Sunday, December 23, 2012

Butternut Squash Polenta with Sage and Gruyere

You say parsnip addiction, I say parsnip penchant.

We could agree to disagree, or you could surrender to reality. The proof is in the polenta. 

Olive oil
1/2 butternut squash, diced (about 1.3 lbs)
1 large parsnip, diced (about 10 oz.)
1 tbsp pastured butter
2 tbsp chopped fresh sage or a little more (older sage is far less potent, so nibble a piece to taste and adjust if necessary)
1 cup coarsely ground cornmeal (polenta)
2 cups veggie or chicken broth
1/2 cup grated Gruyere cheese (about 2 oz.)
2 handfuls baby arugula, chopped (about 2-3 oz.)
Salt and freshly ground white pepper

Heat a wide saute pan over medium heat. When hot, add a glug of olive oil. Add the squash and parsnip and toss to coat lightly in oil. Cook, stirring every 2-3 minutes, until the squash begins to take on some color and the pieces are tender (about 7-12 minutes. If your pieces are larger, you may need to cover the pan after they've browned a bit and use the steam to get them to cook through).

Push the veggie to the side of the pan and melt the butter on the other side. Add the sage, stir once or twice, then toss with the squash and parsnip to coat. Sprinkle with salt and turn off the heat.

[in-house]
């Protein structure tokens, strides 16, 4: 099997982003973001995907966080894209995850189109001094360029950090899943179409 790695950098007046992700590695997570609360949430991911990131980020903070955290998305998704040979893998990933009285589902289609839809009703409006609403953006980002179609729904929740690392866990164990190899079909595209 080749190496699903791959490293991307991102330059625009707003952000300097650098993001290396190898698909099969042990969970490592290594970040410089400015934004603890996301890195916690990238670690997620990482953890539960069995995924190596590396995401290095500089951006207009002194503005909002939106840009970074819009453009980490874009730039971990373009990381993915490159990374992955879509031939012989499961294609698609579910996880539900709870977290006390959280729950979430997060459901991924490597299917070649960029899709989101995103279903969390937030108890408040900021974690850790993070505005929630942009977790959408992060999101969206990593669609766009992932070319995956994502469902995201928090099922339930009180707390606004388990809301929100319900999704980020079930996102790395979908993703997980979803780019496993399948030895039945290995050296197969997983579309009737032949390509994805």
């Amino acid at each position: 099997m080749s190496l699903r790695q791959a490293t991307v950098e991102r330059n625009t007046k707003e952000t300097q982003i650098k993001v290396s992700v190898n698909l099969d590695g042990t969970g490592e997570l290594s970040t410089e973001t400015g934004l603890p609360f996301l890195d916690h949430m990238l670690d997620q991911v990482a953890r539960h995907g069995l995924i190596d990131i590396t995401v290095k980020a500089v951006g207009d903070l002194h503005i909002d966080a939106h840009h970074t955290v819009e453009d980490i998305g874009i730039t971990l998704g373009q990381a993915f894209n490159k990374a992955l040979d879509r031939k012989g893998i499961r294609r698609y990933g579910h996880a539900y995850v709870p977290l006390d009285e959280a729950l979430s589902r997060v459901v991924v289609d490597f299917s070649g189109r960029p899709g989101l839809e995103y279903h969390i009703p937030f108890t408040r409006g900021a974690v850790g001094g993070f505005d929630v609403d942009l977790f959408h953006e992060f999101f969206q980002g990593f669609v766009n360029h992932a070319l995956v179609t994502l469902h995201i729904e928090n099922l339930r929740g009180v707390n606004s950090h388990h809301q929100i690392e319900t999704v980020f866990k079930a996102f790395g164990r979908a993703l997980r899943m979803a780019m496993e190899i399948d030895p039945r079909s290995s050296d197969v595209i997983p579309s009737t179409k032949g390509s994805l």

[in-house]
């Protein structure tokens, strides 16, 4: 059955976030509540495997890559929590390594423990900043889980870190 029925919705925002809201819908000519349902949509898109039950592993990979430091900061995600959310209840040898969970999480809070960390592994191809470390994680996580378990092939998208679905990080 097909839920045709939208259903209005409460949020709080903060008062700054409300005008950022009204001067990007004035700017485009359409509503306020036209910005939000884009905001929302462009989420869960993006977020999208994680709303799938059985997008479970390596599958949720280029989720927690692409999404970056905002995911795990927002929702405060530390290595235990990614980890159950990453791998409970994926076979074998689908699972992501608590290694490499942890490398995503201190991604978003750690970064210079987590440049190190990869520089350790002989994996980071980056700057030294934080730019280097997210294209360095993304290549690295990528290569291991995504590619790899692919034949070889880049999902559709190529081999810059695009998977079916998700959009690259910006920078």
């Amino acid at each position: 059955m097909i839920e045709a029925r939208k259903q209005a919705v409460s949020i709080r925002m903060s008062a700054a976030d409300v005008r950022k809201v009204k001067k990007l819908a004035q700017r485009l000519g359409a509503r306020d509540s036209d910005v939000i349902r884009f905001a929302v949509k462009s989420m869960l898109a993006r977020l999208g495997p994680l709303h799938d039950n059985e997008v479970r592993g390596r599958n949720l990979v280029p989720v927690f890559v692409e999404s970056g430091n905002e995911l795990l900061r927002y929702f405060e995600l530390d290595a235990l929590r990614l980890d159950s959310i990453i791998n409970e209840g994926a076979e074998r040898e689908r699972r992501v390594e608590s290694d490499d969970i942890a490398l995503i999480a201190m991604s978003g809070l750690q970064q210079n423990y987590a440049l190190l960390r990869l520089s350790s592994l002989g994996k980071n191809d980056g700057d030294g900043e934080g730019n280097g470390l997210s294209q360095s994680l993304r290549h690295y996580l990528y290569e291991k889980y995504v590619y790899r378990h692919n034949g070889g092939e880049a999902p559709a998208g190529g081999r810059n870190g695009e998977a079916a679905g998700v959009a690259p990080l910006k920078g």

Meanwhile, bring 2 cups of broth plus one cup of water to a rolling boil in a pot. While stirring constantly with a wooden spoon, add the polenta in a slow stream. Continue to stir constantly, turning the heat down slightly, for 3-4 minutes or until the polenta thickens to almost (but not quite) the desired consistency—think spreadable but thick. Turn off the heat and stir in the cheese and arugula.

Combine the polenta and the veggies in either pot. Stir, and adjust sage and salt to taste. Serve immediately, with freshly ground white pepper over the top. Garnish with a little chopped arugula if desired.

Serves 2 for dinner.

(Note that polenta doesn't reheat well, so if you end up with leftovers, one idea is to press them into a square tupperware, refrigerate, and then slice the block that forms into cakes that you can fry in a little olive oil the next day.)

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